Gospel Gazette Online

Vol. 12 No. 2 February 2010

Page 5

Priscilla's Page Editor's Note

Here Am I

Bonnie Rushmore

The phrase “here am I” is used sixteen times in the Bible (KJV) with all the passages appearing in the Old Testament. These words were used to answer when called. Sometimes, mankind spoke to an individual and that person answered, “Here am I,” and other times God called to an individual and that person answered, “Here am I.”

Genesis 22:7 is the first reference to this phrase. Verse one begins with God telling Abraham to offer Isaac as a sacrifice upon the altar. Three days later as Abraham and Isaac neared the appointed spot, Isaac said, “Father.” Abraham answered, “Here am I, my son.” Isaac wanted to know the location of the sacrificial lamb. Abraham told him “God will provide.” A few verses later as Abraham raised the knife to slay Isaac on the altar, God called, “Abraham, Abraham,” and Abraham answered, “Here am I.” God stopped Abraham from slaying his son and provided the appropriate sacrifice.

Esau answered Isaac “here am I” in Genesis 27:1. Jacob used the phrase “here am I” when he deceived Isaac into giving him the blessing instead of Esau (Genesis 27:18) and two other times when replying to the call of the Lord (Genesis 31:11; 46:2). Joseph answered, “Here am I” to his father Jacob, when called to check on his brothers (Genesis 37:13). Moses said, “Here am I” when God called to him from the burning bush (Exodus 3:4). The Book of 2 Samuel twice records the phrase “here am I” with both instances having an unnamed man using the phrase (1:7; 15:26).

The following uses of the phrase “here am I” are probably the ones remembered by Bible students. First Samuel chapter three lists that the young boy Samuel answered, “Here am I” to Eli four times, thinking Eli was calling him, when in reality God called Samuel, and once when Eli called Samuel.

The prophet Isaiah said, “Here am I,” adding the phrase “send me,” when God asked who would go (Isaiah 6:8). The balance of the chapter gives the instructions God gave Isaiah.

As we see from the above listed verses, to answer, “Here am I” seems to imply “Yes, what do you want,” with the added message “I’m ready to do as you say” in reference to Joseph and Isaiah. When Samuel correctly responded to God, his phrase “Speak; for thy servant heareth” (1 Samuel 3:10) also implied, “I’m ready to do as you say.” “Here am I” means that we will react with promptness and zeal when responding to God’s commands.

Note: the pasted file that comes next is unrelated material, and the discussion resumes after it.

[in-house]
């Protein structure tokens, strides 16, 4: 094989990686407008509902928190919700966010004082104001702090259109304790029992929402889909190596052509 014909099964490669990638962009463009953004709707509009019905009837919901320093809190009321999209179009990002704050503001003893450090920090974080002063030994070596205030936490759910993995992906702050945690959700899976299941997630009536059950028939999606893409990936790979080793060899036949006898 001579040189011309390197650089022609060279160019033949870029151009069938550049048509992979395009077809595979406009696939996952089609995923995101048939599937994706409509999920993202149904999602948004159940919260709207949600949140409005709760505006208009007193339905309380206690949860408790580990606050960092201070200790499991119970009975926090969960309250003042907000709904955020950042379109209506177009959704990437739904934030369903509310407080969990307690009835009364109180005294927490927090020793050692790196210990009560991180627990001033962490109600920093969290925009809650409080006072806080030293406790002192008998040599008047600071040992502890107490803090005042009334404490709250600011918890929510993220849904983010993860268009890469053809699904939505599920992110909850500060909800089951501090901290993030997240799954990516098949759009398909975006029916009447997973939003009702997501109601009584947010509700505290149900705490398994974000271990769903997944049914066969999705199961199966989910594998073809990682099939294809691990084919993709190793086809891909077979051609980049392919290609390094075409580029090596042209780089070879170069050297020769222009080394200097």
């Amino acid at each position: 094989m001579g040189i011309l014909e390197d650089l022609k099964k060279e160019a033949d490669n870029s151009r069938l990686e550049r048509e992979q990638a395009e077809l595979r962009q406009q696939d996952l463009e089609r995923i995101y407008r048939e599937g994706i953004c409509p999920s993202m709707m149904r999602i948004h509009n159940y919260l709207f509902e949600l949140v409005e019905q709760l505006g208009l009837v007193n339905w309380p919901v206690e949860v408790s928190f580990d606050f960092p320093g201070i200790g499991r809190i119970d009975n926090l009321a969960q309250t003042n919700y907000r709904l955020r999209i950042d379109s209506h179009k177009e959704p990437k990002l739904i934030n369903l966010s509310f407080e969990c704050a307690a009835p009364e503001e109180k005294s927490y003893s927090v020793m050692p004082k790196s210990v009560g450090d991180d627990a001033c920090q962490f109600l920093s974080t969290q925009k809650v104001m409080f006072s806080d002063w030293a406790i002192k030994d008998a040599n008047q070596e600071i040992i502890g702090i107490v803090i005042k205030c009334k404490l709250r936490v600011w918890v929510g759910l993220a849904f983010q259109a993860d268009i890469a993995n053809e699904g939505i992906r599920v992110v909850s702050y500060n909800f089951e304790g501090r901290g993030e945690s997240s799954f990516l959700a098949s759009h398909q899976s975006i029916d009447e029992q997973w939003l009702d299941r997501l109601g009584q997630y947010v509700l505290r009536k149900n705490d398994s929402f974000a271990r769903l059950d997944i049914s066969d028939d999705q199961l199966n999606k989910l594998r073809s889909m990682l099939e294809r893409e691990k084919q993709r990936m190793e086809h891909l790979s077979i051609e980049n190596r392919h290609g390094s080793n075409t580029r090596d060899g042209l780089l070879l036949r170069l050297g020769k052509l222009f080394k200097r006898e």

Although the phrase “here am I” is not used in the New Testament, other phrases implying the same meaning are found. Consider Paul’s reply to Jesus while on the road to Damascus, “Lord, what wilt thou have me to do” (Acts 9:6; 22:10). The Jews asked, “Men and brethren, what shall we do” (Acts 2:37). The Philippian jailor stated, “What must I do to be saved?” (Acts 16:30). Cornelius said, “What is it, Lord” (Acts 10:4).

Can you reply, “Here am I, send me” or “What is it, Lord” as these men have done? If not, what is holding you back?

Sometimes our wavering faith keeps us from saying “Here am I, send me.” We love the Lord, live a Christ-like life, daily study our Bibles, attend all the services of our local congregation, but hesitate to step out of our comfort zones to serve the Lord. We, like Moses did at the burning bush, make excuses for not doing the will of the Lord. God, as He did with Moses, can take away every excuse we devise in our hearts, if we will trust in Him (Psalms 16:1; 18:2).

Perhaps, you have sin in your life that is holding you back from fully serving God. Apparently, Isaiah was aware of the sinfulness within him, and he could not completely serve God until God showed him that sins are forgiven (Isaiah 6). Albert Barnes makes the following observation about Isaiah and his use of the phrase “Here am I.”

[Here am I] This shows at once his confidence in God, and his zeal. He had been qualified for it by the extraordinary commission, and he was now ready to bear the message to his countrymen. In this attitude “we” should stand, prompt to deliver “any” message that God shall entrust to our hands, and to engage in “any” service that he calls on us to perform. (Barnes’ Notes. CD-ROM. Seattle: Biblesoft, 1997)

Just as God forgave Isaiah, God will forgive us when we repent of the sins in our lives (Acts 3:19; 8:22). Once those sins are forgiven, we can move forward in our service to the Heavenly Father.

Let us follow the example of Isaiah, Joseph, Samuel and others saying, “Here am I, send me.” Do not let the cares of this world distract us from immediately seizing the opportunities for faithful, diligent service to God our Creator and King.

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